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MUSC 386: Research and Bibliography in Ethnomusicology

Writing Style Guides for Music

Writing Style Guides for Music

Cowdery, James R., ed. How to write about music: the RILM manual of style, 2nd ed. New York: Répertoire International de Littérature Musicale, 2006. Music Ref. ML3797 .H69 2006

Gottlieb, Jane. Music library and research skills. Upper Saddle River, NJ: Pearson Prentice Hall, 2009. Music Ref. ML3797 .G68 2009

Holoman, D. Kern. Writing about music: a style sheet, 3rd ed. Oakland, CA: University of California Press, 2014. Music Ref. ML3797 .W75 2014

Sampsell, Laurie J. Music research: a handbook. New York: Oxford University Press, 2009. Music Ref. ML113 .S28 2009

Wingell, Richard J., and Silvia Herzog. Introduction to research in music. Upper Saddle River, NJ: Prentice Hall, 2001. Music Ref. ML113 .W564 2001t

Wingell, Richard J. Writing about music: an introductory guide, 4th ed. Upper Saddle River, N.J.: Prentice Pearson Hall, 2009. Music Ref. ML3797 .W54 2009

Style Guide

Chicago manual of style is the preferred style of documentation for MUSC386.  Use the online version, or the print version of the 17th ed. in the library. Chicago name-date style examples below:

Chapter in an edited book:

Baily, John. 1994. "The Role of Music in the Creation of an Afghan National Identity." In Ethnicity, Identity and Music: the Musical Construction of Place, edited by Martin Stokes, 45-60. Providence, RI: Berg Publishers.

Journal article:

Sparling, Heather. 2008. "Categorically Speaking: Towards a Theory of (Musical) Genre in Cape Breton Gaelic Culture." Ethnomusicology 52 (3): 401-25.

See others under Citing your sources.

Evaluating Sources

Consider these criteria in evaluating sources:

Level: Do you need an overview of principles, basic terminology, or details? Books and encyclopedias provide an introduction. Articles provide more focused analysis.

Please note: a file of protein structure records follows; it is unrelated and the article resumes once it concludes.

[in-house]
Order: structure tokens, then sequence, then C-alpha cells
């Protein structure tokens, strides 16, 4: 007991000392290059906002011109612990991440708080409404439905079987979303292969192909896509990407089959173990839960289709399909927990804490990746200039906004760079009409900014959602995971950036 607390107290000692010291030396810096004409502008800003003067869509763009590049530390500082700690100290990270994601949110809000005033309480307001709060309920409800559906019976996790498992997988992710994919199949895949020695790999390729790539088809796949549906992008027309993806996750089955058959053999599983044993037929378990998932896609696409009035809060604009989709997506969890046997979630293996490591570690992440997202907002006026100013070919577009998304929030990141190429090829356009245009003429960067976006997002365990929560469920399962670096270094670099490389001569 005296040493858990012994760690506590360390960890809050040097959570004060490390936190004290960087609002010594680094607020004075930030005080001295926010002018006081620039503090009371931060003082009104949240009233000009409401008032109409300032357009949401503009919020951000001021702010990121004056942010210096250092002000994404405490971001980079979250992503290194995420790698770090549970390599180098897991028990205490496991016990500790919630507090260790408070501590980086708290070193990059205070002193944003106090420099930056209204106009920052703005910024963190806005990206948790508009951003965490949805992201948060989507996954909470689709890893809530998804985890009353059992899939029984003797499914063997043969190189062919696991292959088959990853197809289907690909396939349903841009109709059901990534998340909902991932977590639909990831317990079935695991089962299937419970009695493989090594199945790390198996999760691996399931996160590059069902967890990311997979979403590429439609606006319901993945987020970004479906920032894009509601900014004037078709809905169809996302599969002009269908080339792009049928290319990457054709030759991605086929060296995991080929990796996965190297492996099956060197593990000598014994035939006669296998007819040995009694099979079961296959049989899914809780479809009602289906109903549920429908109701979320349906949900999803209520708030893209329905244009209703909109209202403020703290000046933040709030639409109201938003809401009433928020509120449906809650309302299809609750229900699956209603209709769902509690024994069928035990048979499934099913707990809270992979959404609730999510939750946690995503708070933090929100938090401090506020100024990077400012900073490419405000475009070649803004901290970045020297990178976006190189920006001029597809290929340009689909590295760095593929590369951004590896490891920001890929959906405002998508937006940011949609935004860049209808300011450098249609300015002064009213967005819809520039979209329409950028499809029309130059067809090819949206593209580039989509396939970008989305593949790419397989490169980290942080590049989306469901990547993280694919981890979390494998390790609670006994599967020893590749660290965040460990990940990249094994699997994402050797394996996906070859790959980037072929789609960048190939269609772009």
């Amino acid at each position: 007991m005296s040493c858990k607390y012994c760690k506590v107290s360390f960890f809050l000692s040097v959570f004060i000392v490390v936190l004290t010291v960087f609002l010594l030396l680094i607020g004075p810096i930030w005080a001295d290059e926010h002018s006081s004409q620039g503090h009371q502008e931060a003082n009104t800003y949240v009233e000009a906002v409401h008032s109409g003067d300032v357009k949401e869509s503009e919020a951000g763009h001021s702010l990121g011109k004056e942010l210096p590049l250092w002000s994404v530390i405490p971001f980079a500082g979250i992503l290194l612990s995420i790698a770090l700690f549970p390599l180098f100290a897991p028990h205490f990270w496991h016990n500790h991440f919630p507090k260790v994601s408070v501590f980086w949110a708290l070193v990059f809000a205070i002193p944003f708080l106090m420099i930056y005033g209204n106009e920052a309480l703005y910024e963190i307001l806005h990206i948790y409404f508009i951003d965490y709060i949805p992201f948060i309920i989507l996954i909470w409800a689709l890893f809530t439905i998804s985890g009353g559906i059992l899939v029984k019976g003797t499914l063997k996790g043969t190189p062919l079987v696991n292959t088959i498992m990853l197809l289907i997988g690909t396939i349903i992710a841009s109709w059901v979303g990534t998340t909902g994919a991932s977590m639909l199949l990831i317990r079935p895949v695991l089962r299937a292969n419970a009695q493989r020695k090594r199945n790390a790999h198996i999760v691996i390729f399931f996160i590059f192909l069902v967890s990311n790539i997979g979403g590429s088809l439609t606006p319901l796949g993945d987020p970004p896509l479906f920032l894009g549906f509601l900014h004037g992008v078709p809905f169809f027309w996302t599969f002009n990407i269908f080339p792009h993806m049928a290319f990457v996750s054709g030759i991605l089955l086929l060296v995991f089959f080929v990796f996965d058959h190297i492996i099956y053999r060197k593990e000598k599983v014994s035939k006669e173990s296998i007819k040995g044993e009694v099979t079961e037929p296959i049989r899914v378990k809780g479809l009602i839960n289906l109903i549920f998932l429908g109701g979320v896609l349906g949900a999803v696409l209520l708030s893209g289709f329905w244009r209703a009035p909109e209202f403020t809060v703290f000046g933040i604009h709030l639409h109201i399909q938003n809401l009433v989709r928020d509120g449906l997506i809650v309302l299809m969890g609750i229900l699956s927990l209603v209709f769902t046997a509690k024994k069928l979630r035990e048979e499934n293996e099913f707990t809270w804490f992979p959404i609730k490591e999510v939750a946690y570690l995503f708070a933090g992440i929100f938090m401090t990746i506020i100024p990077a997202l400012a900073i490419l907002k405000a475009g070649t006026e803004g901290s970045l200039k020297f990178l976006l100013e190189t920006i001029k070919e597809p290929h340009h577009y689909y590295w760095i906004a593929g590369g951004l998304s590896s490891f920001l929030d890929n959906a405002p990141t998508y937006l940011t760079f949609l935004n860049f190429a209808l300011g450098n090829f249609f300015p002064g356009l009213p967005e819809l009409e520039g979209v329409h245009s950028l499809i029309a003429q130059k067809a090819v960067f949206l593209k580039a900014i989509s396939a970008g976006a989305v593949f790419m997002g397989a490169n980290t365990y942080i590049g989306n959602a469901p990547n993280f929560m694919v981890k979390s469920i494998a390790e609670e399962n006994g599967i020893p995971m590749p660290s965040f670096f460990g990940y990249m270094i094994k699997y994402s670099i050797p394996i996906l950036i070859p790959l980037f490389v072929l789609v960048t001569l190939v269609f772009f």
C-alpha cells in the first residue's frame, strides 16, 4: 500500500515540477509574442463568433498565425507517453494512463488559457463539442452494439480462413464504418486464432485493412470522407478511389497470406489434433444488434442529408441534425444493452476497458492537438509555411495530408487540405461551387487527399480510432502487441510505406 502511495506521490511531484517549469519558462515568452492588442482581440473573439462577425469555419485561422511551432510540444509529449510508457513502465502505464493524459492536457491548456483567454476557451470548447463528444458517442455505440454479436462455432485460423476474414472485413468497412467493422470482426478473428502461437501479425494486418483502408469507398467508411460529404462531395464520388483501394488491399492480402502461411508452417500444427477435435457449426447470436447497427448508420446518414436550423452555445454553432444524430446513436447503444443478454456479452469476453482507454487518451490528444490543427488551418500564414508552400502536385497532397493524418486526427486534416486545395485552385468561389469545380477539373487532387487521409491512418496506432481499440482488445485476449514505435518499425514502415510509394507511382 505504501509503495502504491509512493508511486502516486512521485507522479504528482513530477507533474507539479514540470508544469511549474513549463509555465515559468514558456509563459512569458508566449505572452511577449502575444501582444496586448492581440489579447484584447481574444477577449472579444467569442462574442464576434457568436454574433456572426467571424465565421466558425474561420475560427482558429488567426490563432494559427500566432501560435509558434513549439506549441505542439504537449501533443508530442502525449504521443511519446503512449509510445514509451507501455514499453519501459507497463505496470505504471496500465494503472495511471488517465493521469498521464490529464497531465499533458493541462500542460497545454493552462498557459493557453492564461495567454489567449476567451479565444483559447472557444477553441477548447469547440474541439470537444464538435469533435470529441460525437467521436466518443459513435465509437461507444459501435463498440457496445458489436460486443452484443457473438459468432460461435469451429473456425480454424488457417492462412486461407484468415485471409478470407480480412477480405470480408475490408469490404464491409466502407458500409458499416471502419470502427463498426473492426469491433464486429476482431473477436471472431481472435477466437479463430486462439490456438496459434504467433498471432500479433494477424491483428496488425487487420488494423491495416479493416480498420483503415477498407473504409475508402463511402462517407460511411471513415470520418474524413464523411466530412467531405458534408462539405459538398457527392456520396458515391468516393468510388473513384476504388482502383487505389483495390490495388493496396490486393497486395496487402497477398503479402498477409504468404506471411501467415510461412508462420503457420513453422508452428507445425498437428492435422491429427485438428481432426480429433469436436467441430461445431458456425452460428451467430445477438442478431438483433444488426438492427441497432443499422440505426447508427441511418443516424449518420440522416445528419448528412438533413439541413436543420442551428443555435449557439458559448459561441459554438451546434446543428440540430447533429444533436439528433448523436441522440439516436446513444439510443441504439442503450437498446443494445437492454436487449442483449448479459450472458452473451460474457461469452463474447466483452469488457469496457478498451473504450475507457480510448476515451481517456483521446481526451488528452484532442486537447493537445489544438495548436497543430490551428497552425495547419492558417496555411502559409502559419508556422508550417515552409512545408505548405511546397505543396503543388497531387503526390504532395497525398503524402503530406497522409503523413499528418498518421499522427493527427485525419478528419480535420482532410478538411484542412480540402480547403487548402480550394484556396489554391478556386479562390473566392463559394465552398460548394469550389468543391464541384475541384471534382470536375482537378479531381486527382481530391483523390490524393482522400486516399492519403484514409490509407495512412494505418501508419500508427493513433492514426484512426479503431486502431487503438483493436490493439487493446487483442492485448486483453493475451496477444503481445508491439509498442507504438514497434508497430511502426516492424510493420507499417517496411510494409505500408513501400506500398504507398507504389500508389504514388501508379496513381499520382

Authority: We construct authority as part of our academic culture. For example, peer-review is a mark of work that is acknowledged as authoritative. However, there are other forms of authority such as that of Indigenous elders and knowledge keepers, musicians, artists, and performers. Consider the context of the information to determine whether it can be deemed authoritative.

Context: In what context is the information written: historical, social, political, cultural, musical development, etc. You may be seeking information from multiple contexts.

Perspective: Whose voices are represented? A primary source presents information written by individuals from another time. Is it a secondary source written by a historian interpreting the past? Is it written by a member of the group under examination such as a specific Indigenous nation, types of musicians, or performers from a specific locale. For more: Cooke, N. A. (2017). Posttruth, truthiness, and alternative facts: Information behavior and critical information consumption for a new age. The Library Quarterly, 87(3), 211-221.

Also check: Evaluating Sources Checklist  -- Scholarly and Popular Sources -- Evaluating Web Sources -- Distinguishing Scholarly Journals from Other Periodicals.

Citing Your Sources

Chicago manual of style, 17th ed. is the preferred style of documentation for MUSC386.

Check out these sites for other information on citing sources:

Queen's Library guide: Citing & Citation Management

Queen's Library guide: Citation Managers

Western Libraries, London, ON: Citing MUSIC SOURCES

American Anthropological Association (AAA) style guide is downloadable as a PDF

Writing Centre

Writing Centre

The Queen's Writing Centre provides help with brainstorming ideas, creating outlines, improving grammar and style, and thesis statements.  Students are advised to book an appointment for one-on-one consultations. The Centre is located in the Stauffer Library as part of Queen's Student Academic Success Services (SASS), which also comprises Learning Strategies.

See the SASS links for Academic Skills and Writing Resources, including Writing a Critical Review.

Reflective Writing

Reflection means taking some time to examine your thoughts, beliefs, values, attitudes and assumptions about your understanding of a topic, a situation or problem.  The key questions in reflective thinking are how? and why? rather than just what?  In reflective writing, students are asked to write down their personal thoughts.  

Reflective Writing (University of Leeds)

Reflective Writing (Royal Roads University)